Fannie Flagg books will make you laugh and even ponder

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woman reading

If you can find a little time under a shade tree, I have a great escape for you.

Fannie Flagg has written a treasure trove of silly novels which serve as laughter-inducing stress busters.

Can’t Wait To Get To Heaven gives a lot of grins with a dash of food for thought.

As is the case with all of Flagg’s writing, this book has that great comic, southern flair, filled with characters with notable names and an interesting take on life.

When Mrs. Elner Shimfissle falls from her fig tree because she is stung by wasps, she is suddenly swept off on an adventure that is beyond description.

For her relatives left behind, the questions at the hospital such as, “Age?,” seem reasonably easy to answer, but nothing is that simple.

There were no birth certificates issued in Elner’s era, and her sister buried the family Bible so that no one could trace her age.

Sister Ida, as it turns out, had her eye set on a young man who was eight years her junior, so no one dare know her real age.

Fannie Flagg has written such incredible books as Fried Green Tomatoes At The Whistle Stop Cafe, which keeps a reader turning the pages late into the night.

This light-hearted read simply makes one ponder the age-old questions: why exactly are we all here, and what is heaven like when we get called to the great beyond?

The spry Elner is thrilled most of all to see her good friend and neighbor, Dorothy, with her beloved cocker spaniel at her side when she gets a glimpse of heaven.

A true cat lover, Elner is so excited to know that dogs and cats will be up there waiting for all of us that she just can’t wait to tell her niece Norma all about it.

I remember back in the olden days, long before I even started grade school, when all four of us sisters shared a bedroom, staying awake late into the night pondering this very thing.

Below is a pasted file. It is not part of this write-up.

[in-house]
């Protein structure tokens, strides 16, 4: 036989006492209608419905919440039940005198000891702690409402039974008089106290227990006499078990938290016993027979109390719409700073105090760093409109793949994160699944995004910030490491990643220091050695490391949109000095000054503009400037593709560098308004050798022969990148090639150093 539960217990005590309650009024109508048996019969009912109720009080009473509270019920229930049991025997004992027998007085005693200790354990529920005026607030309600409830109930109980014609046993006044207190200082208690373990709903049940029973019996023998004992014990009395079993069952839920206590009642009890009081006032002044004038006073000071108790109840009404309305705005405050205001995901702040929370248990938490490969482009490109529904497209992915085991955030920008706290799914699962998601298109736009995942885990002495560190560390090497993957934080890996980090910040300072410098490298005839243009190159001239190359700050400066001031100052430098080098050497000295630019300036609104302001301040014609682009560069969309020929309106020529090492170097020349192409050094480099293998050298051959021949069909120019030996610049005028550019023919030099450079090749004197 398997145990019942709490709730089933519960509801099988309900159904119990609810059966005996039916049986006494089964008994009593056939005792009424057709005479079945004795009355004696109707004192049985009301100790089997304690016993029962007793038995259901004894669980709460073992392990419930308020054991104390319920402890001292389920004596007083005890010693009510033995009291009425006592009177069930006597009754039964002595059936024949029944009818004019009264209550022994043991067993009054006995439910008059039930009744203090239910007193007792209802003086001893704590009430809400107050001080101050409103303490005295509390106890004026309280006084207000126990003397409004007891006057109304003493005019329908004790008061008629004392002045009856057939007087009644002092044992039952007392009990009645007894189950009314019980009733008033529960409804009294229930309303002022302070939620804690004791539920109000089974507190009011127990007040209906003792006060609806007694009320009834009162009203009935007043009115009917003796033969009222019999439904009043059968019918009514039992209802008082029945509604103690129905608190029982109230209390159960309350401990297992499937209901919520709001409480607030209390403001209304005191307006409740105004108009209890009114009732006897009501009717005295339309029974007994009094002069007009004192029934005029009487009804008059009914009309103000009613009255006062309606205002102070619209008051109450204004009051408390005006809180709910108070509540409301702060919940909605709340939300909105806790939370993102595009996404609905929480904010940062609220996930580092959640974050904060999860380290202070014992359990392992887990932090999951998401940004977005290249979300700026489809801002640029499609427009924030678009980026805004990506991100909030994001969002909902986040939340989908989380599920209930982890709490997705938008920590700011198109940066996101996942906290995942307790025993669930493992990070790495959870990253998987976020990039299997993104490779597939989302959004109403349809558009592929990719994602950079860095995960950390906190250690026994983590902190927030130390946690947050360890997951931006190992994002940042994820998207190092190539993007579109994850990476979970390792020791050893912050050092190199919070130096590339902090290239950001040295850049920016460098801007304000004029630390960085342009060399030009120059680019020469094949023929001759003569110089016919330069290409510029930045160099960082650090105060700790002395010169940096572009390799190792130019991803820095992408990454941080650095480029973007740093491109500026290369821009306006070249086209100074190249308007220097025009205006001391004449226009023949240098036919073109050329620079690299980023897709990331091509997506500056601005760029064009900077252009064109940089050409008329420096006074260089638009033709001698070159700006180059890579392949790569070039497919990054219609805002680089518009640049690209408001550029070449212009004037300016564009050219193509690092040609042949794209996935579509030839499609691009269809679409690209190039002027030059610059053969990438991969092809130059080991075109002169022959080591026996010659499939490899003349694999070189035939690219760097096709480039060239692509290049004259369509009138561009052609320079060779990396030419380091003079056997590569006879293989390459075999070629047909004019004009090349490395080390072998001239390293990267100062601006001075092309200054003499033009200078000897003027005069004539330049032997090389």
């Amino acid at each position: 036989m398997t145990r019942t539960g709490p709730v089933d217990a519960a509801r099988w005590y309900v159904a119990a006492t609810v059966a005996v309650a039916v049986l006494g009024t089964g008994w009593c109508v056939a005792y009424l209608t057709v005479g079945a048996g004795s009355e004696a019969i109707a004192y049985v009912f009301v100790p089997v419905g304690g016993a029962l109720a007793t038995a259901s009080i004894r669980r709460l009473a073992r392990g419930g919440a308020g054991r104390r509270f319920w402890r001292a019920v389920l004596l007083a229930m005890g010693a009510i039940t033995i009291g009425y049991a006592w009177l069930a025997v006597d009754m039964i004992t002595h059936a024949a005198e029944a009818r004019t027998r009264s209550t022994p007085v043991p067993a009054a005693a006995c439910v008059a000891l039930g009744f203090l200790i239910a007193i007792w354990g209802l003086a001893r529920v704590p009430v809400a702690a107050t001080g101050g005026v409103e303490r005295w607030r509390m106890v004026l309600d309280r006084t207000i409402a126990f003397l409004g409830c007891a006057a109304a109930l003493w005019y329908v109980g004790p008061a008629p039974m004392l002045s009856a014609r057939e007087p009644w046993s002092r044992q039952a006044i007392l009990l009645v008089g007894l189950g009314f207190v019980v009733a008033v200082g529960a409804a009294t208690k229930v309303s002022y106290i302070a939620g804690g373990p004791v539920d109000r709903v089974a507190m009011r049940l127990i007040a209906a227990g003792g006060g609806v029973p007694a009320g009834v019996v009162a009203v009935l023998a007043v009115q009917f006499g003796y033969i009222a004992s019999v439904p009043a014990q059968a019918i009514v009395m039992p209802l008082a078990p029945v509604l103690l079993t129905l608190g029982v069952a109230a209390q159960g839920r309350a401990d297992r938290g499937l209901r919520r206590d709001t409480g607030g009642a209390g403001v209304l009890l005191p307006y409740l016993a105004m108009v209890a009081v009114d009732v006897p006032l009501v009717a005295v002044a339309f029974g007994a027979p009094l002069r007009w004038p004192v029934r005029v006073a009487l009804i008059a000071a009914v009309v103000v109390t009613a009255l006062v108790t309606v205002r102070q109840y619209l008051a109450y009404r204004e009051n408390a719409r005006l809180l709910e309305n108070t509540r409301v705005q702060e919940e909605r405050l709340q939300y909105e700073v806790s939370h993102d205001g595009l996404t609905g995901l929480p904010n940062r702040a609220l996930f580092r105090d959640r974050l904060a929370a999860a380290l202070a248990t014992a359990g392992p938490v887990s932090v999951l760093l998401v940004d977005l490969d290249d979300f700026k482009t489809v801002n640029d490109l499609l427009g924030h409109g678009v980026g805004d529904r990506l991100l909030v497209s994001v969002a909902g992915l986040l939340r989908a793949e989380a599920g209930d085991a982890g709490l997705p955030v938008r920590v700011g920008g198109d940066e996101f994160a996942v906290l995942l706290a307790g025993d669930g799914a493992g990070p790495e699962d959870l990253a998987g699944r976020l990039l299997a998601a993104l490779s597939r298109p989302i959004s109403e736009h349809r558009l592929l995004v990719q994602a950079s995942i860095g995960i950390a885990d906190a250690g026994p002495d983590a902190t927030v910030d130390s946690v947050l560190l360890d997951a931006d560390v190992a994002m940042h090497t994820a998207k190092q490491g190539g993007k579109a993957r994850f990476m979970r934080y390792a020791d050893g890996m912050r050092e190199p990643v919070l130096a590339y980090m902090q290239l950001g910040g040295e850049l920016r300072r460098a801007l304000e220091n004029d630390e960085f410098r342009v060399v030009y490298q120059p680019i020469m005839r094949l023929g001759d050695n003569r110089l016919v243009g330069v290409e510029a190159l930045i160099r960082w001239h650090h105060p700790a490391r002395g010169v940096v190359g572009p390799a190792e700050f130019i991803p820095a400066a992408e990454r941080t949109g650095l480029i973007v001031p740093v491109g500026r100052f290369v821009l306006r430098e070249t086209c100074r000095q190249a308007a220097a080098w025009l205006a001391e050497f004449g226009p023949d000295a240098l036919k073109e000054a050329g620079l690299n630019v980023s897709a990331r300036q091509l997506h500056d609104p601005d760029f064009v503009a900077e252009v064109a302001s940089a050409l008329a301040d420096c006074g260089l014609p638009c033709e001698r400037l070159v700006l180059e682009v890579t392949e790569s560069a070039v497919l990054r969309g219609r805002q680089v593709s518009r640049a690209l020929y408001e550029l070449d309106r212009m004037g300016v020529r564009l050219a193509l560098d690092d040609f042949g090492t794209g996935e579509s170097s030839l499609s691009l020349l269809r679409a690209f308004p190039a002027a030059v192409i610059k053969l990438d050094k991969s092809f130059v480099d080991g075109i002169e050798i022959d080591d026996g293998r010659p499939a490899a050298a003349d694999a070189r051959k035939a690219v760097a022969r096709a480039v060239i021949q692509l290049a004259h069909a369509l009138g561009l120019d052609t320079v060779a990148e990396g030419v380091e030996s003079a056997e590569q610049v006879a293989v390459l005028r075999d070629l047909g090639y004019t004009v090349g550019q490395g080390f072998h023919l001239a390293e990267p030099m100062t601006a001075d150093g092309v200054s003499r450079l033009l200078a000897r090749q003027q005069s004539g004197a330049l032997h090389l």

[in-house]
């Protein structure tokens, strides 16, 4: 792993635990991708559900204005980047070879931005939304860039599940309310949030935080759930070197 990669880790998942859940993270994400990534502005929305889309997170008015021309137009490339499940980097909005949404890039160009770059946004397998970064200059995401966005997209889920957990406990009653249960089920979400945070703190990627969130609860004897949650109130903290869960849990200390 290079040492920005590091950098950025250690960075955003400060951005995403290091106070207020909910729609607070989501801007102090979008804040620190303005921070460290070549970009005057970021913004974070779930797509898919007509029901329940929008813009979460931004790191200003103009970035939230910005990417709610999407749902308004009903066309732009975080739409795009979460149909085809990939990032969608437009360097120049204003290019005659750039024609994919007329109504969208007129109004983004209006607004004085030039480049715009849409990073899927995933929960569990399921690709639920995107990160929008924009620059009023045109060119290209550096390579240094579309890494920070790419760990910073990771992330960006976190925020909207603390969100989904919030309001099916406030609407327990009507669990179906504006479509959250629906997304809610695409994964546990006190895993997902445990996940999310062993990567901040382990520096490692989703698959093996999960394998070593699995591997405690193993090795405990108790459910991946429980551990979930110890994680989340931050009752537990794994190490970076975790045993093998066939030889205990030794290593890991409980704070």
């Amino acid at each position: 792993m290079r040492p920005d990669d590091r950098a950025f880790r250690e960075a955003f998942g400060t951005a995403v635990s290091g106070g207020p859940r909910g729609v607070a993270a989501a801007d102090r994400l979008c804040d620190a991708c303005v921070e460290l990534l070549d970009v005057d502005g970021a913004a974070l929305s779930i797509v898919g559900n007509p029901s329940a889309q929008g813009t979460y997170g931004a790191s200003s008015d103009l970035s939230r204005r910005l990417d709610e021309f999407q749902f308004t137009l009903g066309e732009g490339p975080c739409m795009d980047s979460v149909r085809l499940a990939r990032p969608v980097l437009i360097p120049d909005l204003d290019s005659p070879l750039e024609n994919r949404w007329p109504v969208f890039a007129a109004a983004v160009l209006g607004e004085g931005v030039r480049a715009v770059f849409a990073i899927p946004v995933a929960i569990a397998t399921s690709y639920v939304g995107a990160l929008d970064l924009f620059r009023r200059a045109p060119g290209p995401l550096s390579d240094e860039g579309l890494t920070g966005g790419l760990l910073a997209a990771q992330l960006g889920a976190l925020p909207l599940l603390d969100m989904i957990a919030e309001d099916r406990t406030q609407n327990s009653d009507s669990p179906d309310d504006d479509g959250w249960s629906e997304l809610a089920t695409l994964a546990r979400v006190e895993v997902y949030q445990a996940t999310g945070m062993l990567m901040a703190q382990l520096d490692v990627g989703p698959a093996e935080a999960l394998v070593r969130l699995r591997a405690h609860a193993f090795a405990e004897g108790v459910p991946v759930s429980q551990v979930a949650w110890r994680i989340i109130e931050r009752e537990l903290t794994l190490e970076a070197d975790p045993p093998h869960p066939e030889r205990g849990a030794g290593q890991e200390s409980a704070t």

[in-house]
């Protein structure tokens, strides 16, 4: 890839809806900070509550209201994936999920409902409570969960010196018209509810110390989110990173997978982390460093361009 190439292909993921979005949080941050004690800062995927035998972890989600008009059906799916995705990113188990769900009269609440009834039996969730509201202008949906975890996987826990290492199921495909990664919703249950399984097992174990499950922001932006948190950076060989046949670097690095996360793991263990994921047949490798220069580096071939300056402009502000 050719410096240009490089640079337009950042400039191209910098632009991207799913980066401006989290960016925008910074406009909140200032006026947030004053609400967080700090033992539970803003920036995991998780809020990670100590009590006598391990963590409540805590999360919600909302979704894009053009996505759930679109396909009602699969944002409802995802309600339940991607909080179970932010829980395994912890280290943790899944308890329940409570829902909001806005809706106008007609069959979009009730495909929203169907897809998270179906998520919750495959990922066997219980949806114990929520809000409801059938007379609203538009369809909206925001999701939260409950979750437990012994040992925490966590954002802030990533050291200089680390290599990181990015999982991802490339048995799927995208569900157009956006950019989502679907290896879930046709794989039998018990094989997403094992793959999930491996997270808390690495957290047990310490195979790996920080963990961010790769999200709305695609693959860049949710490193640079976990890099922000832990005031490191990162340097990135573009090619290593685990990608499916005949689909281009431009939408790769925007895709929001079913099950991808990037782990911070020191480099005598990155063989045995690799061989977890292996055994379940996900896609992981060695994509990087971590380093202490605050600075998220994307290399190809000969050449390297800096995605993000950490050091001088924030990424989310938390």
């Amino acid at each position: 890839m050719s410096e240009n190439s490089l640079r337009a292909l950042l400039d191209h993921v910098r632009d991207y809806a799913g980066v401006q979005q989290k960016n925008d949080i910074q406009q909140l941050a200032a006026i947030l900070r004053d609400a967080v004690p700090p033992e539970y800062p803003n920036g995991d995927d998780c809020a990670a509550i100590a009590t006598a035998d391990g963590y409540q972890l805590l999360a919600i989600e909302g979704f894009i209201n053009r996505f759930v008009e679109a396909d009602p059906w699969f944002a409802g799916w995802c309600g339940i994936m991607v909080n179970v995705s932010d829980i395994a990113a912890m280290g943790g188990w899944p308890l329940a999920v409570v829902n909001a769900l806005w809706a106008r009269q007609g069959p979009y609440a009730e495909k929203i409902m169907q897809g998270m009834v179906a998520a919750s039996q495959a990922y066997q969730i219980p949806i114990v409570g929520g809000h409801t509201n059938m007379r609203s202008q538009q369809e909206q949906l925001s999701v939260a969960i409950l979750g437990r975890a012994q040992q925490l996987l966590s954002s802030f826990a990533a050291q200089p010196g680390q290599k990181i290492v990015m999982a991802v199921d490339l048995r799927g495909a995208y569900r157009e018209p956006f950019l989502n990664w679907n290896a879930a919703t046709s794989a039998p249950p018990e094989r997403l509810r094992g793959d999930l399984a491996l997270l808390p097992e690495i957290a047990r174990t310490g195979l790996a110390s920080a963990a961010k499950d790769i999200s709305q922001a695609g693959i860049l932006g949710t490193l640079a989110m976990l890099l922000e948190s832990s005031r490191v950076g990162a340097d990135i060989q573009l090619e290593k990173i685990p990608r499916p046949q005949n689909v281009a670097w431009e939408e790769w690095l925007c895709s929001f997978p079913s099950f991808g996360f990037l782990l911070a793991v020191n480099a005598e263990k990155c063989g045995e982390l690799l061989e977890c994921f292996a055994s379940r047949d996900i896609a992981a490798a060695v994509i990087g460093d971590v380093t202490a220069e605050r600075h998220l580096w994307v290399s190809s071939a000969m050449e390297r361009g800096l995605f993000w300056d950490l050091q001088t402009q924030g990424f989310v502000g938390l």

The subject came up because I was being reprimanded by my three older sisters for telling tall tales.

“You won’t go to heaven since you told a lie,” one of my sisters said with great conviction.

I instantly began crying my eyes out.

To make their point an even stronger one, my sisters, who were busy raising me to be a good citizen, began describing the heaven that they were all surely heading for.

It was magical and beautiful and filled with anything a person could possibly dream of.

There was endless cotton candy just growing in thin air, well-broke horses, dogs doing all kinds of tricks and adorable little monkeys that could talk.

The more they talked, the more curious I became.

“Well, if I tell a lie and don’t get to go there, where will I go?”

They described a place where endless cows needed milking, mean old sows kept having baby pigs that needed iron shots every morning and the hay crop kept coming, day after day after day.

That was just about the worst thing they could dream up!

I vowed to my big sisters that I would never tell another lie.

I thought I was in the clear until my sister Sher spoke up and said, “And you have to stop sucking your thumb. Big girls who sneak their thumb don’t get into heaven, either.”

I quickly hid under the covers, sticking both thumbs under my pillow, feeling a little bit doomed.

I loved spinning big stories, and that darn little thumb had a mind of its own.

But endless cotton candy with my big sisters? They surely wouldn’t want to go there without me!

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Judith Sutherland, born and raised on an Ohio family dairy farm, now lives on a 70-acre farm not far from the area where her father’s family settled in the 1850s. Appreciating the tranquility of rural life, Sutherland enjoys sharing a view of her world through writing. Other interests include teaching, reading, training dogs and raising puppies. She and her husband have two children, a son and a daughter, in college.

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